How The Gymnastics Community is Responding to the Black Lives Matter Movement 

As the Black Lives Matter movement continues to inspire a dialogue on racial equality in the United States (and around the world), members of the gymnastics community are also making their voices heard. From sharing experiences, paying tribute to trailblazers, participating in marches, expressing allyship, making donations, signing petitions, creating resource platforms and more, the gymnastics community is doing its part to make a difference toward creating a better sport and a better world. 

When the GOAT speaks, everyone listens. Simone Biles took to Twitter days into the protests, writing, “we have to do better america.” Biles — who is back in the gym and recently debuted a triple-double dismount off the beam into the pit — also called for justice for victims.

Inside Gymnastics was honored to have 1992 Olympian Betty Okino take over our social media platform to share her experiences in the sport, reflect on the current movement, and provide insight into what the gymnastics community can do to continue to work for equality for all. “We all play a role for change… I believe in us,” she said. (The entirety of Okino’s commentary can be viewed on our Story Highlights on Instagram). As the first Black woman to win multiple individual medals at worlds, Okino was a pioneer for gymnastics in the United States and continues to be a powerful voice for racial justice and progress. She also posted a photo of herself with her husband Jacob, who is white, the day after the anniversary of a law that legalized interracial marriages nationwide. Okino wrote, “God’s Love does not segregate.”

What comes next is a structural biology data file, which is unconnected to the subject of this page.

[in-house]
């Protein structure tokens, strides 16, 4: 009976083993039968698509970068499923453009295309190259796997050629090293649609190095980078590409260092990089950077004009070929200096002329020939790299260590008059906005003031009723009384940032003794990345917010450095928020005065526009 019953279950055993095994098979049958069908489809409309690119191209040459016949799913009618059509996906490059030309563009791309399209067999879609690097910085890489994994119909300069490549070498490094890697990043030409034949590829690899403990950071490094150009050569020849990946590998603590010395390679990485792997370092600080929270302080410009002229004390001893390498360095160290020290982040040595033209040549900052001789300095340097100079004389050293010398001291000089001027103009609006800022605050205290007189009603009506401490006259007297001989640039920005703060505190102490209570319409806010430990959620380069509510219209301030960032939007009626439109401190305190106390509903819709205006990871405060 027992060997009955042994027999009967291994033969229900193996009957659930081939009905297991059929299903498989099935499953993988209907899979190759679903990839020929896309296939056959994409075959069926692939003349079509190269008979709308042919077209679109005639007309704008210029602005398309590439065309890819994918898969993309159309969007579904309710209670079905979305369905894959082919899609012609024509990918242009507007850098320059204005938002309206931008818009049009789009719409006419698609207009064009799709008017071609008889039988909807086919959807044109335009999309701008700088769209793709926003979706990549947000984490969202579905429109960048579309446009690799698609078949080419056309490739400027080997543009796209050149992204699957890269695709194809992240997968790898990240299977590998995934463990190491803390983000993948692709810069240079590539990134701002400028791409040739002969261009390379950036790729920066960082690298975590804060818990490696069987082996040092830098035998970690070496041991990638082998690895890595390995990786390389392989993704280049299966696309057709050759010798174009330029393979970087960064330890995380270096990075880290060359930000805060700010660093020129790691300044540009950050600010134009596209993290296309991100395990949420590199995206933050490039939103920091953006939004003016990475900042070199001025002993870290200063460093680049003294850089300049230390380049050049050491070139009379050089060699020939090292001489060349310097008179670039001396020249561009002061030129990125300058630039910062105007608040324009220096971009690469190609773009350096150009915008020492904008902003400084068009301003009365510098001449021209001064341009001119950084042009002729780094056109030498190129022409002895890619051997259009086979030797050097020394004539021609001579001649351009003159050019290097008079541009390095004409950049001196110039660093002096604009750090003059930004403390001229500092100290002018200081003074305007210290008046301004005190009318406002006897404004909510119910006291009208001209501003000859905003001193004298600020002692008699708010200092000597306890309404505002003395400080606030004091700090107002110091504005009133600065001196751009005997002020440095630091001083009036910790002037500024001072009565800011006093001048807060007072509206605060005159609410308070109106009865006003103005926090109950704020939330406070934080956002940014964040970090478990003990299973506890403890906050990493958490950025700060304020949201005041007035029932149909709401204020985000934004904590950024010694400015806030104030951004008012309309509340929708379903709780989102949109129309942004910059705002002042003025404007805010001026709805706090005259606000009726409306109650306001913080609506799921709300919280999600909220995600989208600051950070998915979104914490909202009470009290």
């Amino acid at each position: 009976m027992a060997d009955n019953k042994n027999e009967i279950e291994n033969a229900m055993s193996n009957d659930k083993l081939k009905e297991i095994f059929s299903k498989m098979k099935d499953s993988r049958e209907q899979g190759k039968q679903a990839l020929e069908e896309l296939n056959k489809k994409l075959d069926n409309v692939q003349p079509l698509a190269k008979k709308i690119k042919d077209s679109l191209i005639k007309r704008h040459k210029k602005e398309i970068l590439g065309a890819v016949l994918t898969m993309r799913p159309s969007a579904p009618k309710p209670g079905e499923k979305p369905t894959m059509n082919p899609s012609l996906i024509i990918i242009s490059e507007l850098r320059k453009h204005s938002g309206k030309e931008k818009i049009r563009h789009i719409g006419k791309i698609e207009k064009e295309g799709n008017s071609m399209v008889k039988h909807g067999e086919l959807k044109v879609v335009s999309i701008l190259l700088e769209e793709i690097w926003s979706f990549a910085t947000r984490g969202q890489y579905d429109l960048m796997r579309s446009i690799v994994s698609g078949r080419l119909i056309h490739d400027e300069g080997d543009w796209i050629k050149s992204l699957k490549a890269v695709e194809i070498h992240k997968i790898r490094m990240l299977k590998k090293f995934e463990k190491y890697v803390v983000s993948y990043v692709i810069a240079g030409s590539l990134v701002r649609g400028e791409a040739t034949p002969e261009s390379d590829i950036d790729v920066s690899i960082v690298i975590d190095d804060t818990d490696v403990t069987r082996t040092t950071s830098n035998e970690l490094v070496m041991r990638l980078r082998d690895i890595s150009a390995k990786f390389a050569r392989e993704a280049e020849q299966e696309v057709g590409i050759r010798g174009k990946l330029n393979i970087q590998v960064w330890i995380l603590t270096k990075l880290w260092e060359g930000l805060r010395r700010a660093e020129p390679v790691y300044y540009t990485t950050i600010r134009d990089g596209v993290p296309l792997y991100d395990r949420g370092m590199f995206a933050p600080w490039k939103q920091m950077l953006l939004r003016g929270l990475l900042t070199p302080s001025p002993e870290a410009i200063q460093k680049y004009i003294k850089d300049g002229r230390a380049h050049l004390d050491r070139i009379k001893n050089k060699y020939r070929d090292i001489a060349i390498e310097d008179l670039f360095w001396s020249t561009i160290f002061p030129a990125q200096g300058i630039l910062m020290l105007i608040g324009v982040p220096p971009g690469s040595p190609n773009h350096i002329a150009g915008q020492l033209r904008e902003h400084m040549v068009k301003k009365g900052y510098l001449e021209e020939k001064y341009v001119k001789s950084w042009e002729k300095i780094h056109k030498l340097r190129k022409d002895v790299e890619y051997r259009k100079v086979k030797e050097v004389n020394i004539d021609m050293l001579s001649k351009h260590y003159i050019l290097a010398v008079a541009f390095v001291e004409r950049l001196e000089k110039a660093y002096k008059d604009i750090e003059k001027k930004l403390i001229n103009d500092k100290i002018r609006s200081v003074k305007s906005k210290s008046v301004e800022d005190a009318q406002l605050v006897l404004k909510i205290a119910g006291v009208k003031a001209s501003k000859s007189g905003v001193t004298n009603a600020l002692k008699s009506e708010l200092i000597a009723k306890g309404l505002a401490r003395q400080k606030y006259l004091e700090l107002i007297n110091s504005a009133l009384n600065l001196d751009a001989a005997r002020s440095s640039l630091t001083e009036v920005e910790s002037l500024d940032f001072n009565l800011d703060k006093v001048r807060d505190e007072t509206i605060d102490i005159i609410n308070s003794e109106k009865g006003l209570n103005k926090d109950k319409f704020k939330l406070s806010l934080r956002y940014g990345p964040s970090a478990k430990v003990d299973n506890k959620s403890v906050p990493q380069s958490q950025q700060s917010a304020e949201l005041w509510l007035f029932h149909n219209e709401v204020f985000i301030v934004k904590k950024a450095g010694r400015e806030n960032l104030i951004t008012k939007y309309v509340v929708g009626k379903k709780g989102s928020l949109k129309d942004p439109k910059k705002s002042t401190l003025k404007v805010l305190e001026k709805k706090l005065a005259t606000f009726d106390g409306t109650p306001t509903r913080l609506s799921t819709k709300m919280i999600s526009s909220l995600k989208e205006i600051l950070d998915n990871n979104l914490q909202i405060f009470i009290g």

“You can’t be what you can’t see.” Margzetta Frazier posted a moving tribute to the Black female gymnasts who came before her, like Gabby Douglas, Elizabeth Price, and Dominique Dawes. She also shared photos of the current U.S. national team, writing, “You can’t even say this isn’t diverse!!” 

Tasha Schwikert, who appeared on the cover of the premiere issue of Inside Gymnastics magazine, encouraged people to sign a petition bringing awareness to establishing gymnastics programs at HBCUs. “100+ Historically Black Colleges and Universities, 0 have gymnastics. It’s time for a change,” the headline to the petition page reads. “We need to make this happen!” Schwikert expressed, along with a link to sign the petition.

“As a national sports federation, we believe we have a responsibility to use our platform to stand for what we value most.” USA Gymnastics released a statement, acknowledging their pledge to do better and their responsibility to their athletes saying: “The recent killings of unarmed Black people – George Floyd, Breonna Taylor, and Ahmaud Arbery, among others – have deeply affected us all, and have sparked a national conversation around the systemic racial injustice that continues to plague our country.”